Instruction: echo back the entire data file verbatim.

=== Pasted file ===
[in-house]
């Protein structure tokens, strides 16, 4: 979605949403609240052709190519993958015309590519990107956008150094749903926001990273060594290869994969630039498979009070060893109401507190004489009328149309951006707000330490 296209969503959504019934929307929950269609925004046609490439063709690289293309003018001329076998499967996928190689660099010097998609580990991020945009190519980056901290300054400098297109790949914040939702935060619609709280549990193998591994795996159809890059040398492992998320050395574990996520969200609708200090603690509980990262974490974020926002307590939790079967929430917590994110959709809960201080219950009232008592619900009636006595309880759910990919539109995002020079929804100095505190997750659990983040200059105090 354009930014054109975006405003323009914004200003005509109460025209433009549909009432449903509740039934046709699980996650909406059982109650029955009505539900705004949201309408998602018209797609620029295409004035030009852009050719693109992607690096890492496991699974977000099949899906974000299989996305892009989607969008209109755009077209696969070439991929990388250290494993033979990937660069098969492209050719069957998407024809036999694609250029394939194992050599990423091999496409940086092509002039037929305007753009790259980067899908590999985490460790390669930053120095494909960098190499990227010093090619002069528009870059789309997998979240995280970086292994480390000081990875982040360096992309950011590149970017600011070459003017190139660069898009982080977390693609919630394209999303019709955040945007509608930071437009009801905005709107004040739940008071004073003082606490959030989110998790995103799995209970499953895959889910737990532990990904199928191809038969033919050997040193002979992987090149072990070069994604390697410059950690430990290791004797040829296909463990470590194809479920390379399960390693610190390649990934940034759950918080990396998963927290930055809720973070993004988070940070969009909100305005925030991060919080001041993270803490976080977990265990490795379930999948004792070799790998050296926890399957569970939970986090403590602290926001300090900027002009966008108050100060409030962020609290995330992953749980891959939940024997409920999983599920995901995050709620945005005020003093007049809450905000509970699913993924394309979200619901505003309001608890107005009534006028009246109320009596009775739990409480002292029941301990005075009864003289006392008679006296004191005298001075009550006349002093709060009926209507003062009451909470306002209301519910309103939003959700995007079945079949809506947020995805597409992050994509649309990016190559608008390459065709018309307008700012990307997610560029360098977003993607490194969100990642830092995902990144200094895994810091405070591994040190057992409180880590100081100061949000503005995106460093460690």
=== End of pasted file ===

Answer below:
[in-house]
């Protein structure tokens, strides 16, 4: 979605949403609240052709190519993958015309590519990107956008150094749903926001990273060594290869994969630039498979009070060893109401507190004489009328149309951006707000330490 296209969503959504019934929307929950269609925004046609490439063709690289293309003018001329076998499967996928190689660099010097998609580990991020945009190519980056901290300054400098297109790949914040939702935060619609709280549990193998591994795996159809890059040398492992998320050395574990996520969200609708200090603690509980990262974490974020926002307590939790079967929430917590994110959709809960201080219950009232008592619900009636006595309880759910990919539109995002020079929804100095505190997750659990983040200059105090 354009930014054109975006405003323009914004200003005509109460025209433009549909009432449903509740039934046709699980996650909406059982109650029955009505539900705004949201309408998602018209797609620029295409004035030009852009050719693109992607690096890492496991699974977000099949899906974000299989996305892009989607969008209109755009077209696969070439991929990388250290494993033979990937660069098969492209050719069957998407024809036999694609250029394939194992050599990423091999496409940086092509002039037929305007753009790259980067899908590999985490460790390669930053120095494909960098190499990227010093090619002069528009870059789309997998979240995280970086292994480390000081990875982040360096992309950011590149970017600011070459003017190139660069898009982080977390693609919630394209999303019709955040945007509608930071437009009801905005709107004040739940008071004073003082606490959030989110998790995103799995209970499953895959889910737990532990990904199928191809038969033919050997040193002979992987090149072990070069994604390697410059950690430990290791004797040829296909463990470590194809479920390379399960390693610190390649990934940034759950918080990396998963927290930055809720973070993004988070940070969009909100305005925030991060919080001041993270803490976080977990265990490795379930999948004792070799790998050296926890399957569970939970986090403590602290926001300090900027002009966008108050100060409030962020609290995330992953749980891959939940024997409920999983599920995901995050709620945005005020003093007049809450905000509970699913993924394309979200619901505003309001608890107005009534006028009246109320009596009775739990409480002292029941301990005075009864003289006392008679006296004191005298001075009550006349002093709060009926209507003062009451909470306002209301519910309103939003959700995007079945079949809506947020995805597409992050994509649309990016190559608008390459065709018309307008700012990307997610560029360098977003993607490194969100990642830092995902990144200094895994810091405070591994040190057992409180880590100081100061949000503005995106460093460690």